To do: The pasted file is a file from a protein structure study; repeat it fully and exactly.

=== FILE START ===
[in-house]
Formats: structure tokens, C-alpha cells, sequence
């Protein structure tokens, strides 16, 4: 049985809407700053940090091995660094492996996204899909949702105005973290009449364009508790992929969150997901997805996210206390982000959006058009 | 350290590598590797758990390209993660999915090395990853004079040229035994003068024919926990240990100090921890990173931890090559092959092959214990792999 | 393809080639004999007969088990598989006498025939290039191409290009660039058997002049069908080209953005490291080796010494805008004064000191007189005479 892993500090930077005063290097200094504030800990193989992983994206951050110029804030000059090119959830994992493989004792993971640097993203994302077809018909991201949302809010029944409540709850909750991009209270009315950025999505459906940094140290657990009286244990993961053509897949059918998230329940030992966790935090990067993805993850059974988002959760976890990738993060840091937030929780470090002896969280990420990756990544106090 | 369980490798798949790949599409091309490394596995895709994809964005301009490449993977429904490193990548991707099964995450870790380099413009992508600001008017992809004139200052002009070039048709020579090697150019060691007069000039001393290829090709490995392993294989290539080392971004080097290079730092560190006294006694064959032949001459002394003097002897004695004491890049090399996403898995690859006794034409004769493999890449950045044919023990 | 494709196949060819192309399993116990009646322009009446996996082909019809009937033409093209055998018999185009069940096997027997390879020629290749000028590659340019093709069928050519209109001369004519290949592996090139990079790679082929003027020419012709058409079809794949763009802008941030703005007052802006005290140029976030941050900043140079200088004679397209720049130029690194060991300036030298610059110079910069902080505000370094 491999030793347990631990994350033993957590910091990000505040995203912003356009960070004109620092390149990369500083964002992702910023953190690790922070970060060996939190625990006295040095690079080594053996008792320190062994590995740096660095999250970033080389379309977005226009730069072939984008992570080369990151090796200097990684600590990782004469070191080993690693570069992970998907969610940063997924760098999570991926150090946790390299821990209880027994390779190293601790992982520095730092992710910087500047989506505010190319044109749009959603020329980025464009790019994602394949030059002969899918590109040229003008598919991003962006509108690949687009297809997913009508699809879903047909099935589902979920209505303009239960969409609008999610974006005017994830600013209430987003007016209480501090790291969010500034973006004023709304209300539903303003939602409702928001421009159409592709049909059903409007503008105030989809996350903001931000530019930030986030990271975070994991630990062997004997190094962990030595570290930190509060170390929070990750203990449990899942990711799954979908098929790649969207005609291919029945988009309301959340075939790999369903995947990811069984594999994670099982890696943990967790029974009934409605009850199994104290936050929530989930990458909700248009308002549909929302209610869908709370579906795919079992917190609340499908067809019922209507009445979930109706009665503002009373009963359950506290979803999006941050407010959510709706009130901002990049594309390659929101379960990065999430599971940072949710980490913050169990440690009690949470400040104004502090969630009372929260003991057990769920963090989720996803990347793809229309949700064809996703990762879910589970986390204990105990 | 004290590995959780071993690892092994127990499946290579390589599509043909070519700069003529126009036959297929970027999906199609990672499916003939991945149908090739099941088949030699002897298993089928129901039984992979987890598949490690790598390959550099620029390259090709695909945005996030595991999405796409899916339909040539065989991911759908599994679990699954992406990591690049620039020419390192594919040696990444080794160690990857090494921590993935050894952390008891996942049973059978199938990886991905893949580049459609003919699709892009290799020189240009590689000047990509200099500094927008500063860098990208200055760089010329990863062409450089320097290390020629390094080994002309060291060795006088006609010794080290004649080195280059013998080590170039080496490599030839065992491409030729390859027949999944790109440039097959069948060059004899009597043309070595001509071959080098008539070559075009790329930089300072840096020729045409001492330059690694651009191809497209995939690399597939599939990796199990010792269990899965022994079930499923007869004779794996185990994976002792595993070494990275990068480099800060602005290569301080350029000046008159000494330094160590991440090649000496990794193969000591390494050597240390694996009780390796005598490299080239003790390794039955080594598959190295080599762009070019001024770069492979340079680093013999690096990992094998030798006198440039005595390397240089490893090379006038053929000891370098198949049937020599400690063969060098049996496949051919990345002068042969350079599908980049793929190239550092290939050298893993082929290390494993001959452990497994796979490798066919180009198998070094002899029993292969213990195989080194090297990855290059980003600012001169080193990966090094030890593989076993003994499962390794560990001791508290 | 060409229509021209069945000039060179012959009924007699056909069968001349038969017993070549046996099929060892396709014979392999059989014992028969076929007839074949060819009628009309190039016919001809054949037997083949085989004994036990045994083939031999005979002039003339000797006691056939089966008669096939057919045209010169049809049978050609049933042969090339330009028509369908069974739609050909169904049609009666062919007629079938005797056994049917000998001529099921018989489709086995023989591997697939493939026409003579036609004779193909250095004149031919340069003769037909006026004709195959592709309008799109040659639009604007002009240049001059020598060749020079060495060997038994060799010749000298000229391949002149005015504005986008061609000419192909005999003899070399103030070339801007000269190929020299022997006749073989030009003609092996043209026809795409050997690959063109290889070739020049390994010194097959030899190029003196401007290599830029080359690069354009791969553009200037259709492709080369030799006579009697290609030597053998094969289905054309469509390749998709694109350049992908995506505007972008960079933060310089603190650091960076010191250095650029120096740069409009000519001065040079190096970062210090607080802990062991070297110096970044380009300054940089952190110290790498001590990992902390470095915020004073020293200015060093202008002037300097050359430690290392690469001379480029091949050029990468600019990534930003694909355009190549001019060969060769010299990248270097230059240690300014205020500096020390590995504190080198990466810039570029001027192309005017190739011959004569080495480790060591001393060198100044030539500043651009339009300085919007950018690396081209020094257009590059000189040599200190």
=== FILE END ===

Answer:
[in-house]
Formats: structure tokens, C-alpha cells, sequence
């Protein structure tokens, strides 16, 4: 049985809407700053940090091995660094492996996204899909949702105005973290009449364009508790992929969150997901997805996210206390982000959006058009 | 350290590598590797758990390209993660999915090395990853004079040229035994003068024919926990240990100090921890990173931890090559092959092959214990792999 | 393809080639004999007969088990598989006498025939290039191409290009660039058997002049069908080209953005490291080796010494805008004064000191007189005479 892993500090930077005063290097200094504030800990193989992983994206951050110029804030000059090119959830994992493989004792993971640097993203994302077809018909991201949302809010029944409540709850909750991009209270009315950025999505459906940094140290657990009286244990993961053509897949059918998230329940030992966790935090990067993805993850059974988002959760976890990738993060840091937030929780470090002896969280990420990756990544106090 | 369980490798798949790949599409091309490394596995895709994809964005301009490449993977429904490193990548991707099964995450870790380099413009992508600001008017992809004139200052002009070039048709020579090697150019060691007069000039001393290829090709490995392993294989290539080392971004080097290079730092560190006294006694064959032949001459002394003097002897004695004491890049090399996403898995690859006794034409004769493999890449950045044919023990 | 494709196949060819192309399993116990009646322009009446996996082909019809009937033409093209055998018999185009069940096997027997390879020629290749000028590659340019093709069928050519209109001369004519290949592996090139990079790679082929003027020419012709058409079809794949763009802008941030703005007052802006005290140029976030941050900043140079200088004679397209720049130029690194060991300036030298610059110079910069902080505000370094 491999030793347990631990994350033993957590910091990000505040995203912003356009960070004109620092390149990369500083964002992702910023953190690790922070970060060996939190625990006295040095690079080594053996008792320190062994590995740096660095999250970033080389379309977005226009730069072939984008992570080369990151090796200097990684600590990782004469070191080993690693570069992970998907969610940063997924760098999570991926150090946790390299821990209880027994390779190293601790992982520095730092992710910087500047989506505010190319044109749009959603020329980025464009790019994602394949030059002969899918590109040229003008598919991003962006509108690949687009297809997913009508699809879903047909099935589902979920209505303009239960969409609008999610974006005017994830600013209430987003007016209480501090790291969010500034973006004023709304209300539903303003939602409702928001421009159409592709049909059903409007503008105030989809996350903001931000530019930030986030990271975070994991630990062997004997190094962990030595570290930190509060170390929070990750203990449990899942990711799954979908098929790649969207005609291919029945988009309301959340075939790999369903995947990811069984594999994670099982890696943990967790029974009934409605009850199994104290936050929530989930990458909700248009308002549909929302209610869908709370579906795919079992917190609340499908067809019922209507009445979930109706009665503002009373009963359950506290979803999006941050407010959510709706009130901002990049594309390659929101379960990065999430599971940072949710980490913050169990440690009690949470400040104004502090969630009372929260003991057990769920963090989720996803990347793809229309949700064809996703990762879910589970986390204990105990 | 004290590995959780071993690892092994127990499946290579390589599509043909070519700069003529126009036959297929970027999906199609990672499916003939991945149908090739099941088949030699002897298993089928129901039984992979987890598949490690790598390959550099620029390259090709695909945005996030595991999405796409899916339909040539065989991911759908599994679990699954992406990591690049620039020419390192594919040696990444080794160690990857090494921590993935050894952390008891996942049973059978199938990886991905893949580049459609003919699709892009290799020189240009590689000047990509200099500094927008500063860098990208200055760089010329990863062409450089320097290390020629390094080994002309060291060795006088006609010794080290004649080195280059013998080590170039080496490599030839065992491409030729390859027949999944790109440039097959069948060059004899009597043309070595001509071959080098008539070559075009790329930089300072840096020729045409001492330059690694651009191809497209995939690399597939599939990796199990010792269990899965022994079930499923007869004779794996185990994976002792595993070494990275990068480099800060602005290569301080350029000046008159000494330094160590991440090649000496990794193969000591390494050597240390694996009780390796005598490299080239003790390794039955080594598959190295080599762009070019001024770069492979340079680093013999690096990992094998030798006198440039005595390397240089490893090379006038053929000891370098198949049937020599400690063969060098049996496949051919990345002068042969350079599908980049793929190239550092290939050298893993082929290390494993001959452990497994796979490798066919180009198998070094002899029993292969213990195989080194090297990855290059980003600012001169080193990966090094030890593989076993003994499962390794560990001791508290 | 060409229509021209069945000039060179012959009924007699056909069968001349038969017993070549046996099929060892396709014979392999059989014992028969076929007839074949060819009628009309190039016919001809054949037997083949085989004994036990045994083939031999005979002039003339000797006691056939089966008669096939057919045209010169049809049978050609049933042969090339330009028509369908069974739609050909169904049609009666062919007629079938005797056994049917000998001529099921018989489709086995023989591997697939493939026409003579036609004779193909250095004149031919340069003769037909006026004709195959592709309008799109040659639009604007002009240049001059020598060749020079060495060997038994060799010749000298000229391949002149005015504005986008061609000419192909005999003899070399103030070339801007000269190929020299022997006749073989030009003609092996043209026809795409050997690959063109290889070739020049390994010194097959030899190029003196401007290599830029080359690069354009791969553009200037259709492709080369030799006579009697290609030597053998094969289905054309469509390749998709694109350049992908995506505007972008960079933060310089603190650091960076010191250095650029120096740069409009000519001065040079190096970062210090607080802990062991070297110096970044380009300054940089952190110290790498001590990992902390470095915020004073020293200015060093202008002037300097050359430690290392690469001379480029091949050029990468600019990534930003694909355009190549001019060969060769010299990248270097230059240690300014205020500096020390590995504190080198990466810039570029001027192309005017190739011959004569080495480790060591001393060198100044030539500043651009339009300085919007950018690396081209020094257009590059000189040599200190």